Ready for the next-generation of smartphones? NVIDIA, in tandem with long-time partner Microsoft, introduced the NVIDIA APX 2500, an applications processor they say will deliver video power for a new era of Windows Mobile-enabled smartphones.
• The industry’s first HD (720p) playback and capture capability for handheld devices;
• An ultra-low power (ULP) GeForce core that is fully compliant with OpenGL ES 2.0 and Microsoft Direct3D Mobile, providing a low-power 3D solution for acceleration of 3D user interfaces;
• NVIDIA nPower technology, which minimizes power consumption in active mode, enabling over 10 hours of high-definition video playback and up to 100 hours of audio—a benchmark NVIDIA claims is more than four times the audio playback of the latest tough-screen phones;
• Support for connectivity and media acceleration technologies to enable the latest Web 2.0 applications.
The APX 2500 application processor is sampling now with key customers and will enter full production by Q2 2008.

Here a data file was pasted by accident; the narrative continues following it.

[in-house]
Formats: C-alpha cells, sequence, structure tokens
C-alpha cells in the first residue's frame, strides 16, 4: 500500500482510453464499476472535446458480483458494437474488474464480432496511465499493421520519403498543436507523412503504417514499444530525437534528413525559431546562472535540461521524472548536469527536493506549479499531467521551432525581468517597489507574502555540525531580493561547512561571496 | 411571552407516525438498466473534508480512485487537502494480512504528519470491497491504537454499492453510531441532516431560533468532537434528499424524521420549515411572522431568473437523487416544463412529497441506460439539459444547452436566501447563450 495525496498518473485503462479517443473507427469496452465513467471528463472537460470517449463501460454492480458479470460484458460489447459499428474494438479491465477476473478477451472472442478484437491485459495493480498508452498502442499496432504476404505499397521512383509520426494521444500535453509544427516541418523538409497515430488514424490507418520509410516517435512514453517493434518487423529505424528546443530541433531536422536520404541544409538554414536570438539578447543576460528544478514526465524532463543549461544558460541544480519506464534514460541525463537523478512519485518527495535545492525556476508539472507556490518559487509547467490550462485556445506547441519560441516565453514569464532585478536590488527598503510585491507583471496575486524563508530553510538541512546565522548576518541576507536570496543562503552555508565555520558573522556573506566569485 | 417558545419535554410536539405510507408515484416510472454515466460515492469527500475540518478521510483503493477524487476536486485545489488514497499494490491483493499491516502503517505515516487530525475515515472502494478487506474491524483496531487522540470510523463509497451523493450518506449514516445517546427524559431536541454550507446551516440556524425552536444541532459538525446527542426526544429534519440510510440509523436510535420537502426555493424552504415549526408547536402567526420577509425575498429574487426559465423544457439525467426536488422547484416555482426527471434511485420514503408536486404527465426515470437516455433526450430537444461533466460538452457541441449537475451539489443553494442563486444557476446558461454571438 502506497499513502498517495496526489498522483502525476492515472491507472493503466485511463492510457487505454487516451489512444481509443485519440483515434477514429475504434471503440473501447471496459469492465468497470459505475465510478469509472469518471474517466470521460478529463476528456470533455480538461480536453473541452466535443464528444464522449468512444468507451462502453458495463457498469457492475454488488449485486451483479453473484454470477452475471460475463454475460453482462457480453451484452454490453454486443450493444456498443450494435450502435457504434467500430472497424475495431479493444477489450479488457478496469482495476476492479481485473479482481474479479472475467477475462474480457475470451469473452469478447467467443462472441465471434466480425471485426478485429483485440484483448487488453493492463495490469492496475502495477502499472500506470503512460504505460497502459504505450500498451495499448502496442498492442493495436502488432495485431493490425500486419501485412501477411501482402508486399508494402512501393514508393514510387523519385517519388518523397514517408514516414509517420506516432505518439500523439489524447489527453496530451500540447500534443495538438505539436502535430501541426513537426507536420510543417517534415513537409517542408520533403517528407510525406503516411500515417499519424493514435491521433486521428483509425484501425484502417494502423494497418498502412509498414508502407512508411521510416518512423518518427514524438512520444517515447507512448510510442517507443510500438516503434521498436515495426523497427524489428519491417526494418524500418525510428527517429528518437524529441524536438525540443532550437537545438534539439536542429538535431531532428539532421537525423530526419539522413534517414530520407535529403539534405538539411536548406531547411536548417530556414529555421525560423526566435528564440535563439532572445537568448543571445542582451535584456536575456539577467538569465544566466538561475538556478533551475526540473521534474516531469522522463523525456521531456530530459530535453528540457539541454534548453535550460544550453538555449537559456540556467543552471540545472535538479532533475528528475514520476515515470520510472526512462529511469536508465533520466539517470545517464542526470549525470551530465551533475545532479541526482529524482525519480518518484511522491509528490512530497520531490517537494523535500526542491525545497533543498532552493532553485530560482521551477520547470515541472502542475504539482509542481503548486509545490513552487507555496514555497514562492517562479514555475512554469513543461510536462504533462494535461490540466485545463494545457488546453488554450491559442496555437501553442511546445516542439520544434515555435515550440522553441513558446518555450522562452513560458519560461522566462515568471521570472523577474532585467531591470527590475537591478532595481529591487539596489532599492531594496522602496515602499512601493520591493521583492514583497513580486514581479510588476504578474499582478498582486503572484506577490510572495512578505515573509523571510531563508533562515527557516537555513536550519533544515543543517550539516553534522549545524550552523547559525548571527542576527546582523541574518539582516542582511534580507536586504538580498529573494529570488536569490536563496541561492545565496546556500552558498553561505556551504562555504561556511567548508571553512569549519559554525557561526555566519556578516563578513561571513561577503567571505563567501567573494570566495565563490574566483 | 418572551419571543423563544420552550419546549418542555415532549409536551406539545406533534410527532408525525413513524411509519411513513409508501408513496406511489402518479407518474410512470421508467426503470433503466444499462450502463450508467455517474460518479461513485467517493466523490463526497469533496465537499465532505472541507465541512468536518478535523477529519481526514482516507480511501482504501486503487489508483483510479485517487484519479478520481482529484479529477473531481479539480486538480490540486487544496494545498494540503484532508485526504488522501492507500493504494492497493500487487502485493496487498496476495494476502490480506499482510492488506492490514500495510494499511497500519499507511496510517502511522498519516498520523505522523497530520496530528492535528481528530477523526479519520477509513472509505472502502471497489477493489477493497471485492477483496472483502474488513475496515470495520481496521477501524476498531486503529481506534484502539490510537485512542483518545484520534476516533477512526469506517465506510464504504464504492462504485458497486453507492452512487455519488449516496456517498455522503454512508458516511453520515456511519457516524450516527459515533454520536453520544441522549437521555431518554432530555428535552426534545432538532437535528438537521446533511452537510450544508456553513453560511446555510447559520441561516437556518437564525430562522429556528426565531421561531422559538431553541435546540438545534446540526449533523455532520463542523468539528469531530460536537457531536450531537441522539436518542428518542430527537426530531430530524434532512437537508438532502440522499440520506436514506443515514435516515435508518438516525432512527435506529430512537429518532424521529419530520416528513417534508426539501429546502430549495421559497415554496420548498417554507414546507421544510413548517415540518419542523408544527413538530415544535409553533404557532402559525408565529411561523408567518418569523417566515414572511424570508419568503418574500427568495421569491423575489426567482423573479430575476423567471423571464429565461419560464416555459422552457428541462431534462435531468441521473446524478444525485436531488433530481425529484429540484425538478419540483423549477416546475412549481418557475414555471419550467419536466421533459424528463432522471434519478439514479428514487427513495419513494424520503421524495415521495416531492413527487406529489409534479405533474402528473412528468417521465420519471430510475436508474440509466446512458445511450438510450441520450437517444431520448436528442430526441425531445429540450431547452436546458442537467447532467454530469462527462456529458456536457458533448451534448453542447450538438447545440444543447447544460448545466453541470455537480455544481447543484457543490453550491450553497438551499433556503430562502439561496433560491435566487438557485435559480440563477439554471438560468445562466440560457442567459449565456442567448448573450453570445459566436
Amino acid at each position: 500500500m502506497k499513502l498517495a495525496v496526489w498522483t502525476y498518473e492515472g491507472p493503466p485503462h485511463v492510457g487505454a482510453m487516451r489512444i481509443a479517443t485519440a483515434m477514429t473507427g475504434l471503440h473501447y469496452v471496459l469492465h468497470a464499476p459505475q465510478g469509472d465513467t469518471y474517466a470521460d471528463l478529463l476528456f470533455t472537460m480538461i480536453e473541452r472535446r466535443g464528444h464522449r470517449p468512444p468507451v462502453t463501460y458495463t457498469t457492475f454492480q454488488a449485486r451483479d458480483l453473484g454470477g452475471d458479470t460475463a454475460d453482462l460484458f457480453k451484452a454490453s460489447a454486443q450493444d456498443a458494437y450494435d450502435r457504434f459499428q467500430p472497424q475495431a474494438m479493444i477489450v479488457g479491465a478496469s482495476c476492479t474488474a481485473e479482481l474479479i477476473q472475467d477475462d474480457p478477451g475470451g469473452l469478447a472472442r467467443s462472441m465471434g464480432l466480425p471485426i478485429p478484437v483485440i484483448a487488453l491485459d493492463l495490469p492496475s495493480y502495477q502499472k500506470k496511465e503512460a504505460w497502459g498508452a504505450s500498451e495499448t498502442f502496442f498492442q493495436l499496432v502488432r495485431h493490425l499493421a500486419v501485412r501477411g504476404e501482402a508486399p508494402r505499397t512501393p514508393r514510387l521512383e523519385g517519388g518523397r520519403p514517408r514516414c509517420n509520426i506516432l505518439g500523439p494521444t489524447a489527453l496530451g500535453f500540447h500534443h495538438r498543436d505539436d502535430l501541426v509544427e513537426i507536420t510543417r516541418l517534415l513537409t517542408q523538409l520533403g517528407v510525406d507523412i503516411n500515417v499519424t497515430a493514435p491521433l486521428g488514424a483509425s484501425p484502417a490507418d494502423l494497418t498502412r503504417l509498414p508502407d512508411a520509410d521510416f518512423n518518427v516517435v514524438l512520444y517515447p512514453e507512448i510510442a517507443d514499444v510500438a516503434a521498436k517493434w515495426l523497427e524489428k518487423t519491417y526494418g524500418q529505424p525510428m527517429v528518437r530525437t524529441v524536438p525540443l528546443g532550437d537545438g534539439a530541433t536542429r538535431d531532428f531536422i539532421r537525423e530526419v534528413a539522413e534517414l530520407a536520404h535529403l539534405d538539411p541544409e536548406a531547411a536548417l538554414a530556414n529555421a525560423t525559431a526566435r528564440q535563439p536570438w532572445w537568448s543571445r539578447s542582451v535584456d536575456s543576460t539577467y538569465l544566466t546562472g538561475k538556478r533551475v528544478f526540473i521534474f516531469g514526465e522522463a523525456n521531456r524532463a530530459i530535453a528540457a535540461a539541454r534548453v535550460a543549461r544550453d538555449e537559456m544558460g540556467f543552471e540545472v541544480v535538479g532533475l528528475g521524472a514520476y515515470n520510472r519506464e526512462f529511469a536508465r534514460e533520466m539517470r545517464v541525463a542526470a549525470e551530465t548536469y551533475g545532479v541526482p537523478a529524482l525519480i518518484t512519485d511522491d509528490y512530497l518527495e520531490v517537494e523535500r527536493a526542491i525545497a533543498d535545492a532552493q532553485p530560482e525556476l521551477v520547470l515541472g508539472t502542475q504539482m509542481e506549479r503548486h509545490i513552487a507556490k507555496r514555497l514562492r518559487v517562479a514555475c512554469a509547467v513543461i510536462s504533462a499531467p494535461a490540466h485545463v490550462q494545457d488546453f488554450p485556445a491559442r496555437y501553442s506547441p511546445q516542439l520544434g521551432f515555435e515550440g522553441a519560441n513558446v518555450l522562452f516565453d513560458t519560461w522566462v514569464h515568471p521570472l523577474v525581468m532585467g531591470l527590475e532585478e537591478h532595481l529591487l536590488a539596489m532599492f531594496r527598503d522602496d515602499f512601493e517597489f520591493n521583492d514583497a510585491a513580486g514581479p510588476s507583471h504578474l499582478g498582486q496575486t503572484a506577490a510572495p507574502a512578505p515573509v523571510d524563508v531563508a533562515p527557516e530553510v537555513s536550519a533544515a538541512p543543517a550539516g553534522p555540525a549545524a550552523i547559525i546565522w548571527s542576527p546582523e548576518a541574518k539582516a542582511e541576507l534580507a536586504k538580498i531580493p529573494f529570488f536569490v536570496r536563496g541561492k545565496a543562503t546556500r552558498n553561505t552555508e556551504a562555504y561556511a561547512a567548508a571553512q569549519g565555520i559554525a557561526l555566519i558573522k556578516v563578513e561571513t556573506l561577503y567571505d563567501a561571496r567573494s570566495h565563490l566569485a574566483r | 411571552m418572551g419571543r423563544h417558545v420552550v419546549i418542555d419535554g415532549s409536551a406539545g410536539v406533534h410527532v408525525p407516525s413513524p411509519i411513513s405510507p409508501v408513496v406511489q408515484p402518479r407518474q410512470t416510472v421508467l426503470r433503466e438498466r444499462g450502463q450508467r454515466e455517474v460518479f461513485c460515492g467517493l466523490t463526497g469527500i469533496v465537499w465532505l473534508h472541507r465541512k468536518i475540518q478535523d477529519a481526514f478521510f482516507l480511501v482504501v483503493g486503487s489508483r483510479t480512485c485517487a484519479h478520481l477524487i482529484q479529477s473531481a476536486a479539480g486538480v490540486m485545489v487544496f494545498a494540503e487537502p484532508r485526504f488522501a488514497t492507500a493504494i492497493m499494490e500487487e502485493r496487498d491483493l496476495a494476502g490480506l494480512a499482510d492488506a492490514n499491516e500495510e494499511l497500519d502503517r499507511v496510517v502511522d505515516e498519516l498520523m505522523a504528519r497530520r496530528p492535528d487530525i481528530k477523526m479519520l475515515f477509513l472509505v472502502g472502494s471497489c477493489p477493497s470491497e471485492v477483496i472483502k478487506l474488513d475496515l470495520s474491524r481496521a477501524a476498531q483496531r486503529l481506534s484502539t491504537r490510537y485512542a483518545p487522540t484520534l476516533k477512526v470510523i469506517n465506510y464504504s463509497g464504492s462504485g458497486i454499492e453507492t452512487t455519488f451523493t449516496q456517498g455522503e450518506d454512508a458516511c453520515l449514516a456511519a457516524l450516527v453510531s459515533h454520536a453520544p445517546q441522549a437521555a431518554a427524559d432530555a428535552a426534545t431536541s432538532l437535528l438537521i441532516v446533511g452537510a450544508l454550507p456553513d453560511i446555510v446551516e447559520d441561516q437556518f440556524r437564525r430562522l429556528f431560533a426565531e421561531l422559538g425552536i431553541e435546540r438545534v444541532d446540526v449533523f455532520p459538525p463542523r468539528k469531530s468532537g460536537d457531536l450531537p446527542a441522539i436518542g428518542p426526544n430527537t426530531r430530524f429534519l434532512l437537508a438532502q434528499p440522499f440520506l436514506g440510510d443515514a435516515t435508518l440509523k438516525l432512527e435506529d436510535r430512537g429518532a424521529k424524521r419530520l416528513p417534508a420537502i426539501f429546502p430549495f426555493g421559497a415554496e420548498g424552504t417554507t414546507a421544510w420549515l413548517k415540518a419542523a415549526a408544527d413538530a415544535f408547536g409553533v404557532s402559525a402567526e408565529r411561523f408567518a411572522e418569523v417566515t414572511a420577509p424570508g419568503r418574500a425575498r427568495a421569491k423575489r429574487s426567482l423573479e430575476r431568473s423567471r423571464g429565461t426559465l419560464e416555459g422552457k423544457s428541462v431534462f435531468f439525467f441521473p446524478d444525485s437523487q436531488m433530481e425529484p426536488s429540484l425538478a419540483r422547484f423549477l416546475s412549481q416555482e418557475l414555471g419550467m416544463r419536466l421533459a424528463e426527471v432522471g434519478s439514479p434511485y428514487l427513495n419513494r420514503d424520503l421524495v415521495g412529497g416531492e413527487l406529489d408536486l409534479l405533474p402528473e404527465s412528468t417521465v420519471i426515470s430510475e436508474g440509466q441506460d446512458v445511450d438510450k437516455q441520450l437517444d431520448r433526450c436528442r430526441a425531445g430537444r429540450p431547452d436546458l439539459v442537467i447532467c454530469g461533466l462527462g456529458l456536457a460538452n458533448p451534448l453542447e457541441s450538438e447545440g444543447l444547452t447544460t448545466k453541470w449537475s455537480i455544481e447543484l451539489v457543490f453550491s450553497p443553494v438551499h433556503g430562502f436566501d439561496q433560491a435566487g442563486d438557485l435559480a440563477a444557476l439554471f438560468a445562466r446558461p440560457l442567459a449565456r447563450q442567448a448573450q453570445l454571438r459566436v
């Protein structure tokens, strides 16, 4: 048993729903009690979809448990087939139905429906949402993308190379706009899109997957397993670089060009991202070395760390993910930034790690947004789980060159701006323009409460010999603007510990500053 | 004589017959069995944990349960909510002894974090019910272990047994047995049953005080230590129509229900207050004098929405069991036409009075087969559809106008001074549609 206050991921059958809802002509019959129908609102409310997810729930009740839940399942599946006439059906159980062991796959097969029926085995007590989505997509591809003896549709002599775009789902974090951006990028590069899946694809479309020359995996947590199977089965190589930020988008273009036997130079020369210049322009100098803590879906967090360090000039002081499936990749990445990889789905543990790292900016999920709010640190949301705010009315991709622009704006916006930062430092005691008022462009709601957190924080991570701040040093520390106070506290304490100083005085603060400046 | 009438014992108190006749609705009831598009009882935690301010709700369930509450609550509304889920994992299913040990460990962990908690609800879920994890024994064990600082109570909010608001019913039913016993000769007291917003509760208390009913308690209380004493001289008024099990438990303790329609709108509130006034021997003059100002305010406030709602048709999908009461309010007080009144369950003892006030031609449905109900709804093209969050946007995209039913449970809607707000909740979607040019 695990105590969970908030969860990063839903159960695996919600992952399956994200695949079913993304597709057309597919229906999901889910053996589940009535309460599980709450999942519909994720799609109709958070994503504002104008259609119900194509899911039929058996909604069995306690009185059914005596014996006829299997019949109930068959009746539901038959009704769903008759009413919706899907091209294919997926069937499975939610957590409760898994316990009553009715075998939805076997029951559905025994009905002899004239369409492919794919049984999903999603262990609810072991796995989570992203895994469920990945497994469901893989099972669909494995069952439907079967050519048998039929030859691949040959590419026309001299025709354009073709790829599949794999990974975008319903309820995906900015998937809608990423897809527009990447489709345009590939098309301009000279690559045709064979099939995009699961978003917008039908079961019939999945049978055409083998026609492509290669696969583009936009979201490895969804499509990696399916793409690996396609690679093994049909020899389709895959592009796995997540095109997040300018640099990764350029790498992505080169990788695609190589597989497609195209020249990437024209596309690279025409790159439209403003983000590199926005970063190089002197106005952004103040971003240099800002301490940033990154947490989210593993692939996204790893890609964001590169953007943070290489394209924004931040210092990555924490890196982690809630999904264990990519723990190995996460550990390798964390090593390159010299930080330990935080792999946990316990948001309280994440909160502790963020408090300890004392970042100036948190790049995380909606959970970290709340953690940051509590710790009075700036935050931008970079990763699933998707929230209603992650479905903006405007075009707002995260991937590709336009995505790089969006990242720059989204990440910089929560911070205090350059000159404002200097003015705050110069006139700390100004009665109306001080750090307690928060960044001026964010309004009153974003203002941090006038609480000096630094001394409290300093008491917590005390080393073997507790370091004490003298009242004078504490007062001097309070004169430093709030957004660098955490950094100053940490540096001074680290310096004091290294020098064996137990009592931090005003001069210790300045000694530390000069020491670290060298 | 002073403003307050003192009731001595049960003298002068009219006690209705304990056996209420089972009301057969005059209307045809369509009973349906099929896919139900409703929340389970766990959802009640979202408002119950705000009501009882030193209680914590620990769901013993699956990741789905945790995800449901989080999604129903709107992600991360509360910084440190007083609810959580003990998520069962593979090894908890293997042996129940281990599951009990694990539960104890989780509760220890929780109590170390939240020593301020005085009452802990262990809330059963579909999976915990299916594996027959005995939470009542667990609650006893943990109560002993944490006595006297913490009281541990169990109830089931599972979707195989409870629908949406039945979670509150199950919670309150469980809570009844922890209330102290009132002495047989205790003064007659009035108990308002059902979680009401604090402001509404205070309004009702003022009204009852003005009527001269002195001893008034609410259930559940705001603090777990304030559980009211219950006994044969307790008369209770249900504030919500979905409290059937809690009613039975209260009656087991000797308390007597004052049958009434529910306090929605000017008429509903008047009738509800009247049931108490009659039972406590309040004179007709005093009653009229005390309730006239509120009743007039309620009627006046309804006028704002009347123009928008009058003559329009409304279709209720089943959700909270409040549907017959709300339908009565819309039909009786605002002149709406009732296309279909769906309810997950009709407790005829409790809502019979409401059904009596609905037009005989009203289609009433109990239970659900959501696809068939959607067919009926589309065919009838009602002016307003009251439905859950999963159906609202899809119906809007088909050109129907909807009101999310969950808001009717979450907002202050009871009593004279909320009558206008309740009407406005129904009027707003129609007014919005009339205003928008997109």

Biomimicry has already found its way into the development of robots and new materials, with researchers studying animals and nature to come up with new innovations. Now thanks to researchers in Boston, biomimicry could even inform the future of electrical networks for next-generation displays.
Clean diesel continues to be the fuel of choice for transportation authorities in major U S cities, in spite of competitive options aimed at reducing emissions, according to a nonprofit agency that represents diesel engine and equipment manufacturers.
A panel at this year's Consumer Electronics Show in Las Vegas discussing upcoming FAA regulations for non-military drones brought out many of the issues that concern both industry and federal regulators.
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